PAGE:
"That was tough, tough for our kids and tough to keep them up and engaged," Light said. "Even when we got open shots, we missed them."

Between points, Helias had 16 turnovers while getting outscored 20-0 in the second quarter and 25-0 overall.

"We didn't handle the ball very well," Light said. "You could just see (South) get the momentum and pick up their game, and we just didn't respond at all.

"It's a helpless feeling, it really is. But we've got some great kids and we're going to go back to work and make ourselves better. These kids will never quit."

Insult to injury --- obviously, Helias didn't make a field goal in the second quarter while committing nine turnovers. They were, however, 1-of-9 from the free throw line.

But that free throw was waved off because of a lane violation.

"A lot of things went wrong during that stretch," said Light, whose team will meet Southeast at 4 p.m. Saturday. "All you can do is chalk it up to being one of those nights."



Helias coach Josh Buffington sported a new look Friday night at Fleming Fieldhouse.

He was bald. Bald is beautiful, after all. This was not a tribute to bald guys, however, especially bald sports columnists.

Buffington accepted a triple-dog dare.

"Chad Carden, a very good friend of mine, said he'd make a generous donation to our basketball program if I did it," Buffington said. "So I did."

On this night, however, Buffington's hair wasn't the only thing that disappeared.

"We were a no-show," he said. "We didn't play with much passion and emotion, at times, and that's not typical of our team."

The Warriors (5-3) led 15-7 after one quarter, before the Crusaders (4-2) got within 15-12 on the heels of a three-point play by Hale Hentges with 4 1/2 minutes left in the first half.

That's as good as it got, however, as the Warriors led 23-15 at the half and 37-25 after three quarters.

"We played on our heels all night, on both ends," Buffington said. "We were flat offensively, we were slow to move to the ball, we weren't getting paint touches ... and our struggles on offense dictated our aggressiveness on defense. We just didn't play with much purpose.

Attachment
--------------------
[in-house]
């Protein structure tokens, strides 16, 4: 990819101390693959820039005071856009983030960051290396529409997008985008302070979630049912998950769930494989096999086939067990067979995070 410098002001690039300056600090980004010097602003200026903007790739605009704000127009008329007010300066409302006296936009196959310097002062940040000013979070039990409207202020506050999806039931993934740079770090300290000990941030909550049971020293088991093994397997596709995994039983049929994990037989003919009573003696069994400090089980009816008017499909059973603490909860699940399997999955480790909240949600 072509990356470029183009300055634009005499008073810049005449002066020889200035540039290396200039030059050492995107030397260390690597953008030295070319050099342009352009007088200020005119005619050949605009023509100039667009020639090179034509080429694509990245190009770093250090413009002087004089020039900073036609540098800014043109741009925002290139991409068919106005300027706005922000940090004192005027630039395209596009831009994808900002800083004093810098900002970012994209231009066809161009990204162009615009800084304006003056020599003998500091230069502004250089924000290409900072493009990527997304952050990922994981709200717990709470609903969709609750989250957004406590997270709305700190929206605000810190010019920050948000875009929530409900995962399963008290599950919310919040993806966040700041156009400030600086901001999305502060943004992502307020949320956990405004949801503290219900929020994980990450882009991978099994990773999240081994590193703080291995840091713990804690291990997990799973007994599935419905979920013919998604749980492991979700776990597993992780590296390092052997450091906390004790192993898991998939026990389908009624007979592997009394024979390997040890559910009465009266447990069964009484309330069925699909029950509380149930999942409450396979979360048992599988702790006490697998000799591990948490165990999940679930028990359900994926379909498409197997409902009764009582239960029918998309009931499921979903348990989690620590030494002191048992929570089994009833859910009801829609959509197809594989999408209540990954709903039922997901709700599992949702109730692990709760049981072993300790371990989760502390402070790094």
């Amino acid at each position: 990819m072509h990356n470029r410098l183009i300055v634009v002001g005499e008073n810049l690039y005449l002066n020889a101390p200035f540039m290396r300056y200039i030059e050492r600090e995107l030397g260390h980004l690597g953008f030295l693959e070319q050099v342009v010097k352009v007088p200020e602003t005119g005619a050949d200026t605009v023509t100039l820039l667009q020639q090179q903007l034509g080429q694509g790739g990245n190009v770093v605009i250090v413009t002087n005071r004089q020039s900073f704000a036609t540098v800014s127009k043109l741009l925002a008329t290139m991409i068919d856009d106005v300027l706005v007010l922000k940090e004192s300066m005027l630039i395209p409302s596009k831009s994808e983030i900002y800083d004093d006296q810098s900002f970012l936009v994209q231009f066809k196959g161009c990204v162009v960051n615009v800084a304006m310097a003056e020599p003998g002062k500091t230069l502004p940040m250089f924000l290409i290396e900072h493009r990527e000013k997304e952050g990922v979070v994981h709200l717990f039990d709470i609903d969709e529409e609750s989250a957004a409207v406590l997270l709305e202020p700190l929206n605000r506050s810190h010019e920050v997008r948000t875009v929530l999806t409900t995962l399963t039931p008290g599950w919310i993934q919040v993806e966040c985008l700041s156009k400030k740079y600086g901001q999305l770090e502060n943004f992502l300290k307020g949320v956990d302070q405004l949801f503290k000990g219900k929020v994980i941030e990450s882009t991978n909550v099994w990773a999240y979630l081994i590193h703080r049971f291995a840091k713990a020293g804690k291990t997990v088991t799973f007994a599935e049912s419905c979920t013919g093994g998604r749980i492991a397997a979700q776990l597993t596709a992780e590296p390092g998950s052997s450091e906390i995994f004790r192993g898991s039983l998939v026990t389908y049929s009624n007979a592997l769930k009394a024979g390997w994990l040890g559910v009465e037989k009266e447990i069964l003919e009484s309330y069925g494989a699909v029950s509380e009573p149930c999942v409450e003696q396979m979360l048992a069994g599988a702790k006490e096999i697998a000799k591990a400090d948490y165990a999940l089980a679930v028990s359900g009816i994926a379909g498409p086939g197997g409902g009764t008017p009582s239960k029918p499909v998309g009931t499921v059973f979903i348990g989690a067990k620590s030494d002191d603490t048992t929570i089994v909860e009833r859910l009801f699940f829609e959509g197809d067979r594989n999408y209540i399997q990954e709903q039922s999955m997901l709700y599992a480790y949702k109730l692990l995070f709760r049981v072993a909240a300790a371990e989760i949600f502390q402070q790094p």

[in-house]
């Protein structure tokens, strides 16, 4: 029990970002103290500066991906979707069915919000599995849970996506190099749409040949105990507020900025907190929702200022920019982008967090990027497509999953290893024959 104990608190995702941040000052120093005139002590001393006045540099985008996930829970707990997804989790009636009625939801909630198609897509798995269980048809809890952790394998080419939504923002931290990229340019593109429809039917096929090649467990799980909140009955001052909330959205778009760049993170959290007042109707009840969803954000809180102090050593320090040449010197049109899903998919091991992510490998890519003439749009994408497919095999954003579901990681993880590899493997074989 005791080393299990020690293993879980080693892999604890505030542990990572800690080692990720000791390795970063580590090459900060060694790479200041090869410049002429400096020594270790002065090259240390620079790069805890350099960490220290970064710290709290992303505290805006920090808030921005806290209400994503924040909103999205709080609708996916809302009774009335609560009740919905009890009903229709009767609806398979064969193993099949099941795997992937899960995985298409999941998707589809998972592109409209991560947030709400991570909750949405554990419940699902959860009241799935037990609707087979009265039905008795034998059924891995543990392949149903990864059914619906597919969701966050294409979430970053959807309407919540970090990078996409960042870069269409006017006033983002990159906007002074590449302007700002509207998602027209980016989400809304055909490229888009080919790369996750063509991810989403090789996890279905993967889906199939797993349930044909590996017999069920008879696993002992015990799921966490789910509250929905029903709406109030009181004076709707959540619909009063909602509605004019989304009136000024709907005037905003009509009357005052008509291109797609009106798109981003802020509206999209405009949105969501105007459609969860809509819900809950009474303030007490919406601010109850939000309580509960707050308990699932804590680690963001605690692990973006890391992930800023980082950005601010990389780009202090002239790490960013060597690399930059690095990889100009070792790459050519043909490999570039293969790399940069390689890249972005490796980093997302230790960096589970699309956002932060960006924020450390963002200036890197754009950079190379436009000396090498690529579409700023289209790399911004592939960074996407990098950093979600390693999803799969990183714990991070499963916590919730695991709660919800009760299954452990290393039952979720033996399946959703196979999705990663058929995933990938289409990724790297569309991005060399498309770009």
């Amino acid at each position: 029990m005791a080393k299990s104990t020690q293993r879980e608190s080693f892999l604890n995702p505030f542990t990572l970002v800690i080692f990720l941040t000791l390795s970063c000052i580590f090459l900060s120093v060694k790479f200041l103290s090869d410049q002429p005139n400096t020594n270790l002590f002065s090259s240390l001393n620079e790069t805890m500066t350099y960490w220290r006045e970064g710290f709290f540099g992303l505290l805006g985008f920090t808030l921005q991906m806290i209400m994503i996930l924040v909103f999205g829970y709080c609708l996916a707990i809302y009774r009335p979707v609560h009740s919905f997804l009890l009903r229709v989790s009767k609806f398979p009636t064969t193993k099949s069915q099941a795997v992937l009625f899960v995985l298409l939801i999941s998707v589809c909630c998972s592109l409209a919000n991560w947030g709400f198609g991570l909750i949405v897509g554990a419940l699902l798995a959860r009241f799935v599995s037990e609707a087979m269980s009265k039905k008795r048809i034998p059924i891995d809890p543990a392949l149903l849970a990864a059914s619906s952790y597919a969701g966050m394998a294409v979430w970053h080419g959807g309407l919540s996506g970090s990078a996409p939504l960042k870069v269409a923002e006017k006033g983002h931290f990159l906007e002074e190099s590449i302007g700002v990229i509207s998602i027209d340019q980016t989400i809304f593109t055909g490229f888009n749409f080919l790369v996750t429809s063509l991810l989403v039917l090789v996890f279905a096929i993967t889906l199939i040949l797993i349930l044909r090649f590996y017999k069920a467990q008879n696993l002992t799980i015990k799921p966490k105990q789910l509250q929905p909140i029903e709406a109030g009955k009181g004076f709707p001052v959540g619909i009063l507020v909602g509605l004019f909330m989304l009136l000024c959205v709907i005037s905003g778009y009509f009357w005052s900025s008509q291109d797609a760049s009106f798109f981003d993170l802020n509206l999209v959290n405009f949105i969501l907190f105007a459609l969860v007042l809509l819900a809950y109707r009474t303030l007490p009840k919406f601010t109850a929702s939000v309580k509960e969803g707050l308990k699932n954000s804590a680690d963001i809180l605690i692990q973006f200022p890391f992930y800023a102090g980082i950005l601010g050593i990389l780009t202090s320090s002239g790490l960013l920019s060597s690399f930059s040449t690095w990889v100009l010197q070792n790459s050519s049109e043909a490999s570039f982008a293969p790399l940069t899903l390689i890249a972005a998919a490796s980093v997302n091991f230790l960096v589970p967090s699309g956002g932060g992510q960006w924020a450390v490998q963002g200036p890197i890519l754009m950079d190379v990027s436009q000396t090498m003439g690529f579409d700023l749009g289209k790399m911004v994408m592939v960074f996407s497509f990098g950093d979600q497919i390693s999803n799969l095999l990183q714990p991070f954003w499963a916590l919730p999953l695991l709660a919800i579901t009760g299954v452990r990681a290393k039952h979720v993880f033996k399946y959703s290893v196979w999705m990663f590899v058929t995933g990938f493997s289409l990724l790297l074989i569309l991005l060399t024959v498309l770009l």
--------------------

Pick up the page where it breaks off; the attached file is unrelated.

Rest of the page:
"(Western) is very athletic. But rebounding and transition defense come down to effort and want-to, and we just didn't have it tonight."


"I don't know," Buffington said. "We're going to figure it out tonight and be ready to go tomorrow."

Here's an interesting stat --- through three quarters, the Warriors had been whistled for 14 fouls. The Crusaders? Three. And this wasn't because of one-side officiating.

"That's a bad sign, that's a sign of just not being aggressive," Buffington said. "We need to come in here (Saturday) and act like we're ready to play basketball and want to play basketball."

Isiah Sykes tallied 16 points for Helias, which will play the Jefferson City Jays in a loser's bracket game at 4 p.m. Saturday at Fleming Fieldhouse.

"Obviously, playing the Jays will be a very intense second-round game on the left side of the bracket," Buffington said.


In Friday night's finale, the Jays used a 15-0 outburst in the first half to take charge against the Chargers.

But it didn't last, as the Chargers (9-1) overcame a 21-14 halftime deficit to rally past the Jays (4-4) in the first-round battle.

The Jays scored the final six points of the first quarter to take a 7-6 lead, and extended that run to 15-0 to build a nine-point lead midway through the second quarter. But the Chargers used a 15-4 scoring edge in the third to regain a 29-25 edge and maintained the lead in the fourth.

O.G. Anonoby led the Jays with 13 points, Jake White scored 12 and Darion Jones added 10, as Jefferson City braces for Saturday's crosstown-showdown with Helias.

Missouri teams went 0-4 in the Classic on Friday, as Tulsa Central beat Columbia-Battle 72-54 and Upper Arlington (Columbus, Ohio) routed Raytown South 63-40.